Jennifer Doudna and Emanuelle Charpentier (AP Images)

Em­manuelle Char­p­en­tier and Jen­nifer Doud­na win the No­bel Prize for ground­break­ing CRISPR dis­cov­ery

Em­manuelle Char­p­en­tier and Jen­nifer Doud­na have won the No­bel Prize in chem­istry for their ground­break­ing work us­ing CRISPR/Cas9 in gene edit­ing.

Char­p­en­tier and Doud­na, now one of the busiest sci­en­tists/en­tre­pre­neurs in the Bay Area, birthed a whole new re­search field when they pub­lished their work on an eas­i­ly ac­ces­si­ble tech­nol­o­gy for gene edit­ing.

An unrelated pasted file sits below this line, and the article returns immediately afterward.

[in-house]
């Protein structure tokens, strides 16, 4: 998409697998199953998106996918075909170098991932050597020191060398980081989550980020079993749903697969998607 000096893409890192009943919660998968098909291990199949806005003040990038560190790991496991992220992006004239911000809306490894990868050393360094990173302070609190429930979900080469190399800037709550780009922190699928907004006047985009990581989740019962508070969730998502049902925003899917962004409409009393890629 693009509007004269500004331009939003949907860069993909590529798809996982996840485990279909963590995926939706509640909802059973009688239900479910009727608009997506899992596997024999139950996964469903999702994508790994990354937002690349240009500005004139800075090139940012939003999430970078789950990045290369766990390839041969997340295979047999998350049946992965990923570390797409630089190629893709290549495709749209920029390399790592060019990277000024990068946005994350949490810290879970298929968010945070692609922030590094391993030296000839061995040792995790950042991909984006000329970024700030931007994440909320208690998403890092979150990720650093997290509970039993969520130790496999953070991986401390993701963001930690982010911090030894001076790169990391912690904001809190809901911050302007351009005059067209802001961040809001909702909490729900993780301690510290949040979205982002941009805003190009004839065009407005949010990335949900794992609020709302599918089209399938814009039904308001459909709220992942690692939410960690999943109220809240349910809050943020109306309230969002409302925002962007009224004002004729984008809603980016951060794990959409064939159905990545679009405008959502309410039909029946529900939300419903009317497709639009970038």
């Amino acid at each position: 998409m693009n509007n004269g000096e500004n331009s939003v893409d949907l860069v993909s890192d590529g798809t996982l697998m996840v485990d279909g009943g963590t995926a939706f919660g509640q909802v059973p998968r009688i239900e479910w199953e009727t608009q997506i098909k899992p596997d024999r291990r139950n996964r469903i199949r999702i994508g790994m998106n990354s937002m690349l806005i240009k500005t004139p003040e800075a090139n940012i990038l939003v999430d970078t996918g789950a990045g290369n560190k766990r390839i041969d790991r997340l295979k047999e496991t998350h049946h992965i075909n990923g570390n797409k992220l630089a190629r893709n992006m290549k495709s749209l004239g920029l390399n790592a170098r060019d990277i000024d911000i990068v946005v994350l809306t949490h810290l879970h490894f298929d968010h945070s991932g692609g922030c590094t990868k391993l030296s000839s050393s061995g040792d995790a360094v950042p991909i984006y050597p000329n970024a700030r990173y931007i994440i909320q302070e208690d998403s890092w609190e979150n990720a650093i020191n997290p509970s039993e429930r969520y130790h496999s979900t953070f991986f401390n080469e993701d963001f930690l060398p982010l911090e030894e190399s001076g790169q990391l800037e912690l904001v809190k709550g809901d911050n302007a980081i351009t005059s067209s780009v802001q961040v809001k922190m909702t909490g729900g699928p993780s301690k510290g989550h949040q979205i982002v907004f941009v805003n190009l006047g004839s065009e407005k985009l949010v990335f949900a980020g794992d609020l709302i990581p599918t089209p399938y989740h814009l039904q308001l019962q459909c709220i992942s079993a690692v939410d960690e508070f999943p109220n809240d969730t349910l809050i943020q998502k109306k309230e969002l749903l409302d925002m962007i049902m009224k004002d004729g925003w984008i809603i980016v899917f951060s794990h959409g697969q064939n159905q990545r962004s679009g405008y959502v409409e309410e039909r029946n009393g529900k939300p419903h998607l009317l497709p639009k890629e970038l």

The break­through swift­ly in­spired hun­dreds of aca­d­e­m­ic stud­ies and spawned a wave of biotech star­tups like In­tel­lia, CRISPR Ther­a­peu­tics and oth­ers that sought to ap­ply the tech to the de­vel­op­ment of new ther­a­pies. And now those up­starts are be­ing fol­lowed by a whole new wave of com­pa­nies that are ap­ply­ing im­prove­ments on the duo’s foun­da­tion­al work.

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